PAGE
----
The Civilization IV theme, "Baba Yetu," has earned quite a bit of notoriety over the years, as one of the few video games to break into the mainstream. Most recently, a massive choir performed the award-winning song as part of America's Got Talent. The choir consists of nearly 150 singers coming from all walks of life, which is basically a perfect fit considering the fact that the Civilization series is all about cultures from across the world learning and growing as a global community.

The song recently resurfaced on America's Got Talent, where it was performed by the Angel City Chorale. This group boasts 145 members and, according to the pre-performance banter, they are from all walks of life. The choir prides itself on embracing every race, religion, sexual orientation and, yes, even political party. The guest judge for the evening was Olivia Munn who, while starring in various movies and television shows these days, used to be involved with the video games industry. In fact, back in 2005, Munn was likely still co-hosting the popular daily G4 program, Attack of the Show, with Kevin Pereira. It kind of makes you wonder if maybe the group was playing to the judge's favor by incorporating a video game song. If that's the case, then their efforts paid off, as Munn went on to award the group with the coveted Golden Buzzer.

The judges were clearly impressed, with nobody daring to give the group an "X" during their performance. Honestly, it's almost a bit unfair, as we're talking about a large number of very talented individuals combining their voices to make some beautiful music. Yodeling Gary from Arkansas will have an understandably difficult time going toe to toe with a performance like that. Munn was so impressed that she gave the group the best reaction possible, a Golden Buzzer trip directly to the live show.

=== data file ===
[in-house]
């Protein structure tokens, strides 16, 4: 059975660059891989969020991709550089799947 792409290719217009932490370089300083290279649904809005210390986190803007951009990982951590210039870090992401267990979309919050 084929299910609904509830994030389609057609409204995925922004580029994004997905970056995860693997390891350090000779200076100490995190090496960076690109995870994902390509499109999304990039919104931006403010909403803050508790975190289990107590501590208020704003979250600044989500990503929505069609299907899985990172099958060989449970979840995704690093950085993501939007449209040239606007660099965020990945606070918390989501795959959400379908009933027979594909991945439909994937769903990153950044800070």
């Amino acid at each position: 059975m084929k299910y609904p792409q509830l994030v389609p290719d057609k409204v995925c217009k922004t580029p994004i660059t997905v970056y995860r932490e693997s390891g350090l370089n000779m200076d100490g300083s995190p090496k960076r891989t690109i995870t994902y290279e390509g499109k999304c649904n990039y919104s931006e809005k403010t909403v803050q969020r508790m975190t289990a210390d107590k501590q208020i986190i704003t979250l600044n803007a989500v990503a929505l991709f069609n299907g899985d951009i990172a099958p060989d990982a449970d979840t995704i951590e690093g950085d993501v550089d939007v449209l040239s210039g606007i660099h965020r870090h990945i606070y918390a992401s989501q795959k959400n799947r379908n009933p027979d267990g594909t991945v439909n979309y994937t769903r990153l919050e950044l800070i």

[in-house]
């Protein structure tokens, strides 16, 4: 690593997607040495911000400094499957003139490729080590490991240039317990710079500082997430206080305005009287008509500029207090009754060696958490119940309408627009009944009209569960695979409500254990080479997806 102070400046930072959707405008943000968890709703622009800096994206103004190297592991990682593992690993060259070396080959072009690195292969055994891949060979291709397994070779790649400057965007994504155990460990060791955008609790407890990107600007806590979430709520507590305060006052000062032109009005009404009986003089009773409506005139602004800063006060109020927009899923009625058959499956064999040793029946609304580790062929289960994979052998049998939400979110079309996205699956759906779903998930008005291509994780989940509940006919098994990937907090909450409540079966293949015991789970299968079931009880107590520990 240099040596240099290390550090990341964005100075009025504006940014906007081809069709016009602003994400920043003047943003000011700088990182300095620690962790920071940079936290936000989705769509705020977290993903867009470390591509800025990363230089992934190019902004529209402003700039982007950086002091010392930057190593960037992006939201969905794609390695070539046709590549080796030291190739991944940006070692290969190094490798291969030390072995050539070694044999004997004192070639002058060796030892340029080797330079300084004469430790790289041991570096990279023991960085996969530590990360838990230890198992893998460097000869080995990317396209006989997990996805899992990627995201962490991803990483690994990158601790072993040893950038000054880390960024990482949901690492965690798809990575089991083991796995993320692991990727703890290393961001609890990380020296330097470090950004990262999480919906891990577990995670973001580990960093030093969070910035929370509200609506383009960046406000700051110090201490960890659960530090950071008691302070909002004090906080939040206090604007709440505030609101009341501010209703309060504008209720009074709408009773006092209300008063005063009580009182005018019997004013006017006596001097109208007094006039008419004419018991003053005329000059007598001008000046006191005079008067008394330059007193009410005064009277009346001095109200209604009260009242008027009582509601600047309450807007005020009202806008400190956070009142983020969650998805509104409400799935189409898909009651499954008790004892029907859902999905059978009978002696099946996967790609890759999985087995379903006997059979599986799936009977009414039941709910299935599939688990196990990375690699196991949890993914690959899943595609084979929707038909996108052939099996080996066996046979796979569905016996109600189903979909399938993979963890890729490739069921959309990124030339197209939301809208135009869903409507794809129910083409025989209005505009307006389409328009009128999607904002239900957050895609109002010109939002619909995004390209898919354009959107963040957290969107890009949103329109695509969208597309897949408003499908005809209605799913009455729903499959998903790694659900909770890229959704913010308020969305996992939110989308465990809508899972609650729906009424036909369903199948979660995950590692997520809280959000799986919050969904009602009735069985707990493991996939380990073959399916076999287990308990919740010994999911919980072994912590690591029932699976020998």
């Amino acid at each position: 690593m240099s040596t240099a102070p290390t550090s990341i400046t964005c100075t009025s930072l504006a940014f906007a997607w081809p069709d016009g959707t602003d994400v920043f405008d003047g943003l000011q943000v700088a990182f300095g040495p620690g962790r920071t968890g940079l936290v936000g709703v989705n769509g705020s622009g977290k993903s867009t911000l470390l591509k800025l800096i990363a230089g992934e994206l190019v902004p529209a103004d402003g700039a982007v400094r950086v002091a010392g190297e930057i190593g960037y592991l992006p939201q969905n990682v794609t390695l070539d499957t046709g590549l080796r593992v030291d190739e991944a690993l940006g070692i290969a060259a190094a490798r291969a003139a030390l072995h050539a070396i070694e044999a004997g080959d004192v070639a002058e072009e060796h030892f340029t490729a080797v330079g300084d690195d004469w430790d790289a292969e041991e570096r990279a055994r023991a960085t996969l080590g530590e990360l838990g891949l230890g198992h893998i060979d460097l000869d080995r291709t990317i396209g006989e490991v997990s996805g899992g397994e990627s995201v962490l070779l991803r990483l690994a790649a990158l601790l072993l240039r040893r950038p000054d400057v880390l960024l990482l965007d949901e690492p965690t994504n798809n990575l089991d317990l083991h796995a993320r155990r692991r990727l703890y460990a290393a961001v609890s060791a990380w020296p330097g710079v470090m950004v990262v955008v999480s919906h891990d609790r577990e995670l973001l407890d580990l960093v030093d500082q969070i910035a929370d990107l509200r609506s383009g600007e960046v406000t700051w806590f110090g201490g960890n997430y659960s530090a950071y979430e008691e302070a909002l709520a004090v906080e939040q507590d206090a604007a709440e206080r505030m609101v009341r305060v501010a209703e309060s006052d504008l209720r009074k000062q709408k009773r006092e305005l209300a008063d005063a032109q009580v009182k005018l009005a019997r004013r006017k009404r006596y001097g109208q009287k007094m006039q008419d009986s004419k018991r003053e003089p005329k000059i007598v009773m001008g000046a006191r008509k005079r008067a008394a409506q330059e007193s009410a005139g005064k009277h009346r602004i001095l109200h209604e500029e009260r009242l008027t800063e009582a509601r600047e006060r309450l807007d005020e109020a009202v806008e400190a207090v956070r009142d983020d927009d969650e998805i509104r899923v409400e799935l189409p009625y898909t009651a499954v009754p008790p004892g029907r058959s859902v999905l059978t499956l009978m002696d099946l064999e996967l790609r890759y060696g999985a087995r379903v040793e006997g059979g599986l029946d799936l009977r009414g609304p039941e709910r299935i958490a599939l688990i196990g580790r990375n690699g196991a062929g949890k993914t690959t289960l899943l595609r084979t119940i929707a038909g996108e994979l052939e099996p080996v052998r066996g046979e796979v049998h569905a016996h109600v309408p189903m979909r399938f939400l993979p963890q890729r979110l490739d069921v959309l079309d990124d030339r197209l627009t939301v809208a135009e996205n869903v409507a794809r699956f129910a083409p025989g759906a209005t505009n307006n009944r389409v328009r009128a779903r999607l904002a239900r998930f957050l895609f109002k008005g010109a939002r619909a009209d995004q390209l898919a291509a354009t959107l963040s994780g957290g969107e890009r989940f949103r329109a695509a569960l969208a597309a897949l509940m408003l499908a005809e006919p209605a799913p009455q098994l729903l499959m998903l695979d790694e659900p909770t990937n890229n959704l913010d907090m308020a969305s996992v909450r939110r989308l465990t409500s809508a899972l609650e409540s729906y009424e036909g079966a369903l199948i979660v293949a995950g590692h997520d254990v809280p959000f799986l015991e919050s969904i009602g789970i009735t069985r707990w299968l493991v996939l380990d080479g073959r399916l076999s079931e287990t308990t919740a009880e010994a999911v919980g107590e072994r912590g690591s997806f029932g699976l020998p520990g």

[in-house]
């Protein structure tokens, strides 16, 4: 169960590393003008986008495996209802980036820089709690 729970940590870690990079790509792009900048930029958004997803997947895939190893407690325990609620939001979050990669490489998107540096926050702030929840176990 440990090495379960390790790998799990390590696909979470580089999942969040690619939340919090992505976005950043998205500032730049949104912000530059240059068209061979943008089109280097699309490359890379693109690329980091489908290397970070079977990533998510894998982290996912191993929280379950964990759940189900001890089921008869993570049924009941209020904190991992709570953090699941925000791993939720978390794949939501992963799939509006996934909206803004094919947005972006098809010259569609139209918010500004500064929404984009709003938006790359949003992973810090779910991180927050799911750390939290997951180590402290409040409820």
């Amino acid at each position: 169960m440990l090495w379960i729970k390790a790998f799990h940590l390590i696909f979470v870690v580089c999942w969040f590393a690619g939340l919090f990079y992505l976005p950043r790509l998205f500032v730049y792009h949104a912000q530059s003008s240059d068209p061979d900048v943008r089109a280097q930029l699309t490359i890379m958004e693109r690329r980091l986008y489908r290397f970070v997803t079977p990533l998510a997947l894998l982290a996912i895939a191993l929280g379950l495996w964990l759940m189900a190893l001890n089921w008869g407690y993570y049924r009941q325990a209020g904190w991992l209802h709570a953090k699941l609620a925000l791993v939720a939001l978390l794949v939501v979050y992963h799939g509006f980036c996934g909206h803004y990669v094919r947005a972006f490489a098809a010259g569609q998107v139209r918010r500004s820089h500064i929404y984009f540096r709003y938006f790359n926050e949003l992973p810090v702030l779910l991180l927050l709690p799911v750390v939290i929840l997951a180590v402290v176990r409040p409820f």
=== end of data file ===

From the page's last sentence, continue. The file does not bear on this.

Way back in 2005, Civilization IV was one of the first games to gain widespread notoriety outside of its own industry thanks to its impressive theme song. Sure, just about anyone can hum the tune to Super Mario Bros. or Tetris, but neither of those songs was nominated for a Grammy. In fact, "Baba Yetu" was the first song from a video game to earn that distinction and, taking it one step further, it went on to actually win its category. In the following years, "Baba Yetu" was presented at many noteworthy performances and has also popped up at smaller choir performances and has even been incorporated into marching band routines.

The Angel City Chorale is actually a pretty interesting group, with members ranging in age from 19 to 88. Even cooler is the fact that they don't just stand there and merely sing this beautiful song. Instead, they incorporate some eye-catching choreography and even a brief bit of prop work.

There's only one way the Angel City Chorale could follow this inspirational performance: By covering the theme from Katamari Damacy.

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